Butterflies Condors and Wingspreads
A butterfly is a three-leg strategy using either puts or calls consisting of one long contract with a lower strike, two short contract with a middle strike and one long contract of a higher strike. A butterfly is either all calls or all puts. The objective of the butterfly is to reap a high premium from the contracts at the middle strike while protecting against loss due to a major price swing by buying the outer contracts. The middle contracts are usually close to the money, while a good butterfly reaps high premium from the middle strike while buying the outer strikes cheaply.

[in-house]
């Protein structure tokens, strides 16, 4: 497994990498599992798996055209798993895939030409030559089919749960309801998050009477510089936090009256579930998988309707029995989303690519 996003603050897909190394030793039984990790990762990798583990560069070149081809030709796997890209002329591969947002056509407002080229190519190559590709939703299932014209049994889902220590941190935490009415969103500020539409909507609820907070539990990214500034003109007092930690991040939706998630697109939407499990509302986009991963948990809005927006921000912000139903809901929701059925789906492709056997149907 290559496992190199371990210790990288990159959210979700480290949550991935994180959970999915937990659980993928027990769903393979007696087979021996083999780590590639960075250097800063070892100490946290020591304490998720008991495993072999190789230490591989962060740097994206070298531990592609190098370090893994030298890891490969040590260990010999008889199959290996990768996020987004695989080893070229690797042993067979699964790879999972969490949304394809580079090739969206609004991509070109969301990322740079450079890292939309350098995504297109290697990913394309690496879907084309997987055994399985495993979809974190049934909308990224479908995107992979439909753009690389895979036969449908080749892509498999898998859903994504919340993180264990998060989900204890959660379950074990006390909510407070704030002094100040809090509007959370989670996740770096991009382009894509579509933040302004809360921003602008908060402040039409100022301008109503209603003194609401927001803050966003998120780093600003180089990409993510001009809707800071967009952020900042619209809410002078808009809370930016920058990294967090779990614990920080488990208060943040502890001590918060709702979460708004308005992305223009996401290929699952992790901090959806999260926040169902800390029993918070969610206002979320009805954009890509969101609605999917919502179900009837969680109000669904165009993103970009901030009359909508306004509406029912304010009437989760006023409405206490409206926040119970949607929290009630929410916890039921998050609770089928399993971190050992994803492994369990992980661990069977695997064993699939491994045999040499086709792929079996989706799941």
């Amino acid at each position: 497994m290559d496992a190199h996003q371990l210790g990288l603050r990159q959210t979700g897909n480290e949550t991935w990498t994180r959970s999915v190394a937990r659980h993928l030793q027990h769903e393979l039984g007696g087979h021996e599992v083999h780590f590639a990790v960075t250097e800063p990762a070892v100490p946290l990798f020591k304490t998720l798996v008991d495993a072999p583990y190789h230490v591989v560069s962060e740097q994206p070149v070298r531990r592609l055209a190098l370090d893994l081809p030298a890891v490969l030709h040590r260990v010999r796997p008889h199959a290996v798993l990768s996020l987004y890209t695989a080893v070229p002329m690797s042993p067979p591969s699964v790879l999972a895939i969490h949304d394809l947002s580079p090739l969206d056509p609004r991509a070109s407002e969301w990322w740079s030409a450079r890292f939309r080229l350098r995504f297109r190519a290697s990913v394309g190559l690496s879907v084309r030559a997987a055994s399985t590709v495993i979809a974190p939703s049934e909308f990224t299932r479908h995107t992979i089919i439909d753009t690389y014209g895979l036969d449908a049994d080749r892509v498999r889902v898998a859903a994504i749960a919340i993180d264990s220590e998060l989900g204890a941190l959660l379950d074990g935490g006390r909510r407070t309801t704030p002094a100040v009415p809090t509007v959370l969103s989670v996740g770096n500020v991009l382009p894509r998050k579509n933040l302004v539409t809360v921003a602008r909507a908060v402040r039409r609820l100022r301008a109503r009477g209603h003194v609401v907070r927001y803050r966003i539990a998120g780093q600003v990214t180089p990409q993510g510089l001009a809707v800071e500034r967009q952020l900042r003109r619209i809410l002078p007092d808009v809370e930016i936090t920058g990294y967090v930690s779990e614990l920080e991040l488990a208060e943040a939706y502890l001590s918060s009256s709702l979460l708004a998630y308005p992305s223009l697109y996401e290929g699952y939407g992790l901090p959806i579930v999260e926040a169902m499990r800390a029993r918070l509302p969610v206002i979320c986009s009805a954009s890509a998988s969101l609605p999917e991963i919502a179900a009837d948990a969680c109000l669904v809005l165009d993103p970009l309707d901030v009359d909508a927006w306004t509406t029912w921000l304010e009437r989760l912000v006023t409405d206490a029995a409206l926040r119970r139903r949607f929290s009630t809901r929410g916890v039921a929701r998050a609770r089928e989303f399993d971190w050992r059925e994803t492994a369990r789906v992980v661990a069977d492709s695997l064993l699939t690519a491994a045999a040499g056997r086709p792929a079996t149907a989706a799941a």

Butterflies can be expensive, since three positions must be entered. The cost of a long butterfly is the cost of the outer legs minus the proceeds from the inner leg. The return on a butterfly peaks when the price of the underlying is equal to the middle strike price. Hence, purchasing a butterfly is neither bearish or bullish, the position will profit in a flat market. A good butterfly has a greater potential for profit than loss. The return bottoms out whenever the underlying price moves beyond the out strikes.
The butterfly has a similar P&L to a short straddle, with insurance against large moves in the underlying. The cost of the insurance will reduce the potential profit.